Lastly was Souk Lahad – probably the craziest souk I’d seen so far. The treatment of the animals by our mobile clinic creates quite a lot of interest to some of the local people, particularly the young men who are keen to “help” when there’s a frisky horse who needs controlling because it’s not particularly happy about being treated. Unfortunately this can also be quite a hindrance as when there are so many people crowding around, it just makes the animal more nervous. Particularly as at this souk, the only place really to park is next to the busy road so not only are the vets and technicians contending with hoards of people, but also the traffic noise and the occasional guy who rocks right up to the action on his moped.
The SPANA staff stay calm and patient in the face of all this though, and I was particularly impressed with the technician, Miloud. A young horse was brought over to the clinic with really overgrown front hooves that were making it difficult for him to walk so Miloud needed to trim them down. The young horse wasn’t really having any of it though, clearly not used to having his legs and hooves handled, but Miloud didn’t give up and each time the horse got scared and reared and kicked, he’d just calmly start over again, until he’d done all he could.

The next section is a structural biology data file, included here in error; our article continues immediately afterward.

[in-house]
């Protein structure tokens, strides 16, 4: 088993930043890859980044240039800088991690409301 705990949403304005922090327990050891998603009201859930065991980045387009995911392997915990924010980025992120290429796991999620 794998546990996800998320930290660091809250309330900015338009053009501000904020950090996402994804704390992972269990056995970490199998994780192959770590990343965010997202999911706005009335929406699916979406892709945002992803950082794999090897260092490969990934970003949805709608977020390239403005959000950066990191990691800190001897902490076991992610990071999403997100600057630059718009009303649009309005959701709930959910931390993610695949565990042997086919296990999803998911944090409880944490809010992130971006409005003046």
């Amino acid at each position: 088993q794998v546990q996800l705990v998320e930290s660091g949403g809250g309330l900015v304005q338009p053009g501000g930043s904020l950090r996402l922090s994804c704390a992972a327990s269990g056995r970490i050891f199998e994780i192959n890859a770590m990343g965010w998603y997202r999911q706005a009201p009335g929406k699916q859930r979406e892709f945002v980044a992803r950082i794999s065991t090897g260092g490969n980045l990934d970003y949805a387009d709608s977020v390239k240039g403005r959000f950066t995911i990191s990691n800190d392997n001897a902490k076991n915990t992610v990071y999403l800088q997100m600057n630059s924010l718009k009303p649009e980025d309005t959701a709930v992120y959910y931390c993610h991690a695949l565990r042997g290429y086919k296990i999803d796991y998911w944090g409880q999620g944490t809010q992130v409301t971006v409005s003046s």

The 6 hour drive back to Tunis gave me plenty of time to reflect on what a fantastic experience this had been. I knew there must have been a lot of working animals out there but I really had no idea there were that many! It was brilliant to be able to meet the SPANA technicians and see how much pride they clearly take in their jobs. Fortunately I didn’t see any particularly distressing cases and I think this has a lot to do with the great work that SPANA has been doing over the past years in Tunisia.
It was a truly humbling experience to realise that if it wasn’t for all the work that us at the office and all of our supporters do here in the UK, then none of what I saw would be happening at all; those animals would be left to suffer and their owners would suffer as a result.